UFA Profile: Mike Hoffman is too expensive of a risk to take

Over the next couple of months, we’ll be looking at possible free-agent fits for the Edmonton Oilers. Today, we have Mike Hoffman

One of Ken Holland’s priorities this off-season will be finding a left-winger to play alongside Connor McDavid.

Ideally, that player has the wheels to keep up with the captain, plays a strong two-way game that allows McDavid to go all-in on rushes, and, perhaps most importantly, has the ability to put the puck in the back of the net.

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If we’re looking at wingers who can score goals on this fall’s free-agent list, Mike Hoffman’s name immediately pops out. Hoffman had the most goals (29) and points (59) of any player heading into free agency this year and, at a glance, looks like an ideal fit on McDavid’s left.

He’s been a high-level producer ever since he broke into the league back in 2014-15 with the Ottawa Senators. In his rookie season, Hoffman buried 27 goals and 49 points. Since then, he’s eclipsed the 20-goal and 50-point plateau in every season of his career, highlighted by a career-high 36 goals and 70 points with the Florida Panthers in 2018-19.

That’s undoubtedly great production, but, if we dig a little deeper, we get a different idea of where it comes from.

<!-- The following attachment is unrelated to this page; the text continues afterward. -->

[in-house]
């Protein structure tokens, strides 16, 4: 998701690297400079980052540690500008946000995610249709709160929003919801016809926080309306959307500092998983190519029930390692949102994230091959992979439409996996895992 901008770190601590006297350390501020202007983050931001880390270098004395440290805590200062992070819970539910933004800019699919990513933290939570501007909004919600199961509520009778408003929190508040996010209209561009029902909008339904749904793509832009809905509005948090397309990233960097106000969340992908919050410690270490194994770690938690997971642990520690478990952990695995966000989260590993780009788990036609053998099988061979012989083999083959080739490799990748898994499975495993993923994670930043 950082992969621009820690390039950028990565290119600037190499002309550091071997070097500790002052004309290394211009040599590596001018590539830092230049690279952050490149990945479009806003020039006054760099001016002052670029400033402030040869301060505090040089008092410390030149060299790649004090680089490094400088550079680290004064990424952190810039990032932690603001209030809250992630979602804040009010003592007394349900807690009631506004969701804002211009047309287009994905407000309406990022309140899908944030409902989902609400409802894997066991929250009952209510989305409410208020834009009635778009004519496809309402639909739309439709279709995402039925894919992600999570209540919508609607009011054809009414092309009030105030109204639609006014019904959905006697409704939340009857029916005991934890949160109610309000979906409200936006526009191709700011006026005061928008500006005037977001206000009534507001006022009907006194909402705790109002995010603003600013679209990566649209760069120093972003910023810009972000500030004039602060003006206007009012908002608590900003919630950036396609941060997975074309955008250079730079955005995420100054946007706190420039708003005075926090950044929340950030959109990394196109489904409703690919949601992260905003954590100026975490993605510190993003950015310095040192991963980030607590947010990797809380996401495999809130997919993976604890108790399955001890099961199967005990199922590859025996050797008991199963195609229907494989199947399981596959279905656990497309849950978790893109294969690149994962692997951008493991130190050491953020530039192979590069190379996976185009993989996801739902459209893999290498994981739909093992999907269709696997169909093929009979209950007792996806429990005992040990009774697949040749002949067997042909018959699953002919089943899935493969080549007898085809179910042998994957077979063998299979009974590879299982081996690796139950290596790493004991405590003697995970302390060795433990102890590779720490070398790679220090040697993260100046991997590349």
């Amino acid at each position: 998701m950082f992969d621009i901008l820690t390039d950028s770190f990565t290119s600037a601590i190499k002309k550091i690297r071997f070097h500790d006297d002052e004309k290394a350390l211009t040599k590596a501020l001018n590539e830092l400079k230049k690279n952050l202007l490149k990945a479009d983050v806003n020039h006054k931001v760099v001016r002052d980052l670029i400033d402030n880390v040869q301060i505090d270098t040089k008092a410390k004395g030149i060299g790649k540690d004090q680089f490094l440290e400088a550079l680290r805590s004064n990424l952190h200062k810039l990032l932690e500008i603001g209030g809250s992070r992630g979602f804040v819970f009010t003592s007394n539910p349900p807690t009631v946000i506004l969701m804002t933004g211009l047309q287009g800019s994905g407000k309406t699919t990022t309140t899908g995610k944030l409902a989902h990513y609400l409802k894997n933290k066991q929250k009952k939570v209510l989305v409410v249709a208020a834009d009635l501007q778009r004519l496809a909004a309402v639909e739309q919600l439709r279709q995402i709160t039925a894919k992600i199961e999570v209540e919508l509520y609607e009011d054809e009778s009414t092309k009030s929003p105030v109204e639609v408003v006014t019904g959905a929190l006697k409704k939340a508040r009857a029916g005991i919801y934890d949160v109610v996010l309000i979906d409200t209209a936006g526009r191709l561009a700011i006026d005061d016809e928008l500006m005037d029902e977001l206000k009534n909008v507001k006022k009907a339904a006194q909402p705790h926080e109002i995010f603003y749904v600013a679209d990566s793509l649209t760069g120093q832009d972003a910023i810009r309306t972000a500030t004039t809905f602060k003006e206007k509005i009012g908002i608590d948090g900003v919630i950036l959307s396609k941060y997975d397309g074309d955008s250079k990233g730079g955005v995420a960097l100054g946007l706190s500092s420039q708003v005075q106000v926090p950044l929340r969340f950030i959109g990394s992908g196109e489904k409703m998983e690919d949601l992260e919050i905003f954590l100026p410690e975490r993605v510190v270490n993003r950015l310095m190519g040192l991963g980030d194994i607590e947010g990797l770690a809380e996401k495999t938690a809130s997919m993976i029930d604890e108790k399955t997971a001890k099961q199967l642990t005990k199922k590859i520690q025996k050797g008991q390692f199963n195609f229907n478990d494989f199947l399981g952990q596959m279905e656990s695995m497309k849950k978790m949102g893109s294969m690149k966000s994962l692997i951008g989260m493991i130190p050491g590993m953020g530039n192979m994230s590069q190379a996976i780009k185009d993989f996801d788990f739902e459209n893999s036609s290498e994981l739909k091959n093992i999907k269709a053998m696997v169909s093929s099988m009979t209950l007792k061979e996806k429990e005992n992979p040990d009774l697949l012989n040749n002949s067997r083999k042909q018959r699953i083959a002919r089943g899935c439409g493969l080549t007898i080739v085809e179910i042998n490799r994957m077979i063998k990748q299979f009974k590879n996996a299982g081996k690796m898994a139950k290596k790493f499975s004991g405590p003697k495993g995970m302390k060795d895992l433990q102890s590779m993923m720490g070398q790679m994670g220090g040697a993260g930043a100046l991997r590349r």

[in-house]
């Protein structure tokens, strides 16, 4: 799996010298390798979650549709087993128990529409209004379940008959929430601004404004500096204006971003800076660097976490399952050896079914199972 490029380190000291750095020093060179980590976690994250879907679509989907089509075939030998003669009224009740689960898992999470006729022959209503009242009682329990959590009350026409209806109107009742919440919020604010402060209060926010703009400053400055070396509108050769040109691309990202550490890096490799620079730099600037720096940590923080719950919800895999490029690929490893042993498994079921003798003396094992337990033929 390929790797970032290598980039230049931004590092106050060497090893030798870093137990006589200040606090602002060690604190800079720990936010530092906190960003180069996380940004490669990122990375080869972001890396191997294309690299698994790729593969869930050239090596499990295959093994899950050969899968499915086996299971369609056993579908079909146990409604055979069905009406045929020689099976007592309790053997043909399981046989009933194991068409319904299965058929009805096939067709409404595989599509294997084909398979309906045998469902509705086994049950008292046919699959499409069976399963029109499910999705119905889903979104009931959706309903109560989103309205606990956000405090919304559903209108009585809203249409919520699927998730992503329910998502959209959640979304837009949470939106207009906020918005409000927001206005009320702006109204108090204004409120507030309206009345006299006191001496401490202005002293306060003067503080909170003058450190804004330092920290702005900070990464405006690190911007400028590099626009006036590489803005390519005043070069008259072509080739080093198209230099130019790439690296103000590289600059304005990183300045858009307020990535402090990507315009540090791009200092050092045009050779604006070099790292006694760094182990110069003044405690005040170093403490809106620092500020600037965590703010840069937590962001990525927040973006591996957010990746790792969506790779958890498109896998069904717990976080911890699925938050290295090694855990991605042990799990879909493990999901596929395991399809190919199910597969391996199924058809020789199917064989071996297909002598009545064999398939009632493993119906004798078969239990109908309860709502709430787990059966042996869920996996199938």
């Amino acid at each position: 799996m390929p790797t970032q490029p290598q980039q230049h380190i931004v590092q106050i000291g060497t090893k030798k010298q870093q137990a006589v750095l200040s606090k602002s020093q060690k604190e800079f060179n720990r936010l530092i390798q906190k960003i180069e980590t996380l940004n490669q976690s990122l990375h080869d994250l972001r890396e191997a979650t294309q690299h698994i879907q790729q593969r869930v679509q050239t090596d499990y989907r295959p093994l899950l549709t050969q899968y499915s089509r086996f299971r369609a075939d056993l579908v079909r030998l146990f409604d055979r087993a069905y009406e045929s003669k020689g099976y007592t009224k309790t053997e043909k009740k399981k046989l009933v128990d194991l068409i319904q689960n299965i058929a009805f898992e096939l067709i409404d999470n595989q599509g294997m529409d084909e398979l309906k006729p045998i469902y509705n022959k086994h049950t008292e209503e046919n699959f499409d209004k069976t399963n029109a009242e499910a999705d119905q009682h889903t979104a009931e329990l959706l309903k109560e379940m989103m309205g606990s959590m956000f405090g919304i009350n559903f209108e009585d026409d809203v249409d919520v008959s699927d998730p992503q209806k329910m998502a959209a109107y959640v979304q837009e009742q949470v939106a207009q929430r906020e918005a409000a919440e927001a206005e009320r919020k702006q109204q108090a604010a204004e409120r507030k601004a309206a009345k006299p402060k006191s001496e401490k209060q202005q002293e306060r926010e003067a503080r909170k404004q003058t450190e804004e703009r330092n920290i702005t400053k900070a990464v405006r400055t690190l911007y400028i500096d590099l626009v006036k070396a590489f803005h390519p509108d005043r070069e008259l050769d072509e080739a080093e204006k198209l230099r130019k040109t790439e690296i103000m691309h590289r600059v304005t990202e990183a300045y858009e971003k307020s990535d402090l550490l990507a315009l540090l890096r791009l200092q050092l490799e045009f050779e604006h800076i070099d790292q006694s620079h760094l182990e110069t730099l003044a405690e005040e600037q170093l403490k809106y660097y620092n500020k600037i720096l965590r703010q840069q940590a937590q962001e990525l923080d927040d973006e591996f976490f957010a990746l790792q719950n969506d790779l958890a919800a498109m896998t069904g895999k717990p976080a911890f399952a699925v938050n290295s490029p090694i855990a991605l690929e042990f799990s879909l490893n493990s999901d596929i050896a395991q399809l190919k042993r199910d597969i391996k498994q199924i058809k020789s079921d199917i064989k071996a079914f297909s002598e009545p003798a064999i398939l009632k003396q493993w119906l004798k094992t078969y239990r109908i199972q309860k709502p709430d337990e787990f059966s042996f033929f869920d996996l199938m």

Between the 2018-19 and 2019-20 seasons, which Hoffman has spent as a member of Florida’s lethal top-six forward group, he’s produced 1.74 points per 60 minutes at even strength. For the sake of comparison, that’s in the same category as names like Zack Kassian, Drake Caggiula, and Andreas Athanasiou.

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Of his 129 points over the past two years in Florida, 56 of them have come on the power-play. That’s 43 percent of Hoffman’s offence coming with the man-advantage.

Now, that isn’t a slight on Hoffman. Being a weapon on a power-play and racking up points with the man advantage isn’t a bad thing, it just doesn’t fit with Edmonton’s current needs. The Oilers boasted the best power-play in the league last season. They need players who can drive play and produce offence at even-strength, so spending the ~$6-million annually that will likely be needed to sign Hoffman doesn’t really make sense at this stage.

Beyond that, at 30 years of age, a long-term deal to Hoffman is right at that risky point where a player’s production can fall off a cliff. Two years ago, James Neal was 30 years old and inked a big contract after a 25-goal season. Since then, his even-strength production has completely cratered.

While finding McDavid a left-winger is definitely a priority for Holland this year, it isn’t as glaring a need as another goaltender or a third-line centre upgrade. Given the team’s tight salary cap situation, the search for that winger will likely have to come by searching for a more under-the-radar addition.

Hoffman’s boxcar numbers indicate an elite producer who would blow up alongside McDavid, but, digging deeper, it isn’t quite the fit Edmonton needs right now, especially at the anticipated cost. The Oilers already have an expensive power-play-only guy in James Neal, they don’t need to hand out a big deal to the next one.